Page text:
# Disintegrate

The disintegrate transformation converts a Hakaru program representing a joint probability distribution into a Hakaru program representing a posterior distribution for a target distribution variable. This transform is equivalent to model conditioning in probability theory, where the known data is provided to the transformed Hakaru model.

Note: The disintegrate transform cannot be used to condition variables of type bool or expressions containing Boolean operators.

## Usage

Before you use the disintegrate transform, your Hakaru program should contain a return statement containing the variables for your known and unknown data. The order of the variables in the return statement is important. The variable for the known data should appear first, followed by the variable representing the unknown data.

You can use the disintegrate transform in the command line by calling:

disintegrate hakaru_program.hk


This command will return a new Hakaru program that contains an anonymous function representing the transformed program. The function argument represents the variable for which you will test different values for your unknown variable.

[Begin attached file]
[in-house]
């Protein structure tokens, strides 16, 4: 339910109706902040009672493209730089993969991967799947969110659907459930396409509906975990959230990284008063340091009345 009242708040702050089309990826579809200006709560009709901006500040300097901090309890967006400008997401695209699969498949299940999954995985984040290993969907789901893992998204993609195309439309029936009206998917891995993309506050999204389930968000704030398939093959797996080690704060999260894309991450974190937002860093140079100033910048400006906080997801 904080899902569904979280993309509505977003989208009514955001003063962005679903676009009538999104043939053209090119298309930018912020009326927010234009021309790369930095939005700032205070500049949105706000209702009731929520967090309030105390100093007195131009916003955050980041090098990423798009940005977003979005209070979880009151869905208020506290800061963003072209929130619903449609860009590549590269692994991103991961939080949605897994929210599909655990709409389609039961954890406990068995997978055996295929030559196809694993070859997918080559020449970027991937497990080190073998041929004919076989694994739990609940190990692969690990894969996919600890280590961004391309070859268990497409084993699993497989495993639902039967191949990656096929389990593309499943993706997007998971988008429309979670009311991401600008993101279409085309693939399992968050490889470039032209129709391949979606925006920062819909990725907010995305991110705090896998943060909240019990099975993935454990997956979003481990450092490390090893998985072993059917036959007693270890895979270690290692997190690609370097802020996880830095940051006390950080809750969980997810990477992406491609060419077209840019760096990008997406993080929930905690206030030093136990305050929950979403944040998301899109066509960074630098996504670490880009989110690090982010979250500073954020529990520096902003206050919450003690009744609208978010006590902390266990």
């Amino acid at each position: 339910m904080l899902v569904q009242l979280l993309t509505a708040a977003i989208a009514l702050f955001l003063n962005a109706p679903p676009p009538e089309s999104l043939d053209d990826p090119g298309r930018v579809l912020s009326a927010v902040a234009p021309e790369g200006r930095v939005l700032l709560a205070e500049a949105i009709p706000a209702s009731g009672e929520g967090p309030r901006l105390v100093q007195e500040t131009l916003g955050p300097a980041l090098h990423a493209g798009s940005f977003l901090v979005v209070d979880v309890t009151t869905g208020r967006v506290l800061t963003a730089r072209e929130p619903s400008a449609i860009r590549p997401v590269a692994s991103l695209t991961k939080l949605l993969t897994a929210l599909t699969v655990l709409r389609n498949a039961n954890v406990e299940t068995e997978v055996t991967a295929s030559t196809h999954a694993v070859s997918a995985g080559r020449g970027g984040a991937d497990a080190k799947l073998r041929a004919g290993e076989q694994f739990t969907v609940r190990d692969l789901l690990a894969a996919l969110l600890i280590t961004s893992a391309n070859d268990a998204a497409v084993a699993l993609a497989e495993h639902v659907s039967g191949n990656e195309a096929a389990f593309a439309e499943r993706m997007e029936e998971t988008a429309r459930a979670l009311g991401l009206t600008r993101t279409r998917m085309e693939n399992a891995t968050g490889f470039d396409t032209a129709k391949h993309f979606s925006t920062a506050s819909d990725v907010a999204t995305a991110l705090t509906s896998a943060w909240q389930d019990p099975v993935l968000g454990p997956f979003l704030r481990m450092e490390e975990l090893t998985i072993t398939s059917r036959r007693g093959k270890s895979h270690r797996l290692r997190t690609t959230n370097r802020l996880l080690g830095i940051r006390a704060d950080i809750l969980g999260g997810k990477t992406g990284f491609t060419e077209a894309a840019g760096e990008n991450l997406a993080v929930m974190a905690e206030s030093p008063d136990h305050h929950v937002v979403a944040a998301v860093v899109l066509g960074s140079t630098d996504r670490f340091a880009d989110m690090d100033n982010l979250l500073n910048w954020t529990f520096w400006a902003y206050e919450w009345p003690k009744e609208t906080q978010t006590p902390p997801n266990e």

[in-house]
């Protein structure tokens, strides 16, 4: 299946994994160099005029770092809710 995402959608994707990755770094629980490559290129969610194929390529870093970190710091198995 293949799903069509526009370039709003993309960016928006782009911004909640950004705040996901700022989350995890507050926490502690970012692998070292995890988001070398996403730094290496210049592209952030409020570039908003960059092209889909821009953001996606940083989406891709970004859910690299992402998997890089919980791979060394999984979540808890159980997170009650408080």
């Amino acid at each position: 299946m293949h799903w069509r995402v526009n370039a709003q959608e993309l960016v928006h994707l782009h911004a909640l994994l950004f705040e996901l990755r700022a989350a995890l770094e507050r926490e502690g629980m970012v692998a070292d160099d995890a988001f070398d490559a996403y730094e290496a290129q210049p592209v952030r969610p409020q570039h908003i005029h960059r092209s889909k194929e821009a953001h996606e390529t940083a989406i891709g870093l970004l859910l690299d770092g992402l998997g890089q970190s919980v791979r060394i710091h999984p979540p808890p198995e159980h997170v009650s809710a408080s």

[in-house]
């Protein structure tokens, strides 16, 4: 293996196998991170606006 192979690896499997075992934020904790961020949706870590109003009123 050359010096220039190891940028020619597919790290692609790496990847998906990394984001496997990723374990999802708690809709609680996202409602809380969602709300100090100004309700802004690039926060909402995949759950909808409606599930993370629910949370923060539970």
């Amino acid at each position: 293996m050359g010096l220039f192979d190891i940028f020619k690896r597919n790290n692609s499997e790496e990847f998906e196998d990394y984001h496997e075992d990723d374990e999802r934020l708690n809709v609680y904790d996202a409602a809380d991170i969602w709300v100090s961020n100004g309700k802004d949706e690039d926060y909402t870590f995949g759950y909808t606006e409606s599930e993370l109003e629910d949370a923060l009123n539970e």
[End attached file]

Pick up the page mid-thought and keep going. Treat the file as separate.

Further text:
## Example

Let’s condition a joint probability distribution of two independent random variables that are each drawn from a normal distribution. You can define this model in Hakaru using a program such as:

y <~ normal(0,1)
x <~ normal(θ,1)
return (y,x)


In this program, x and y are the independent variables. The statement return (y,x) states that you want to condition your model to create a posterior model for x using known values for y. If you save this program as hello1.hk, you would call the disintegrate transform on it by running:

disintegrate hello1.hk


Note: The output for disintegrate will be printed in the console. You can easily save this program to a file by redirecting the output to a file by calling disintegrate model1.hk > model2.hk. For this example, we will call our new program hello1_D.hk.

The resulting program renames the known-value variable y (here it is renamed to x2) and creates an anonymous function that, given a value for y, calculates the corresponding value for x:

fn x2 real:
x <~ normal(0, 1)
x7 <~ weight((exp((negate(((x2 - x) ^ 2)) / 2))
/
1
/
sqrt((2 * pi))),
return ())
return x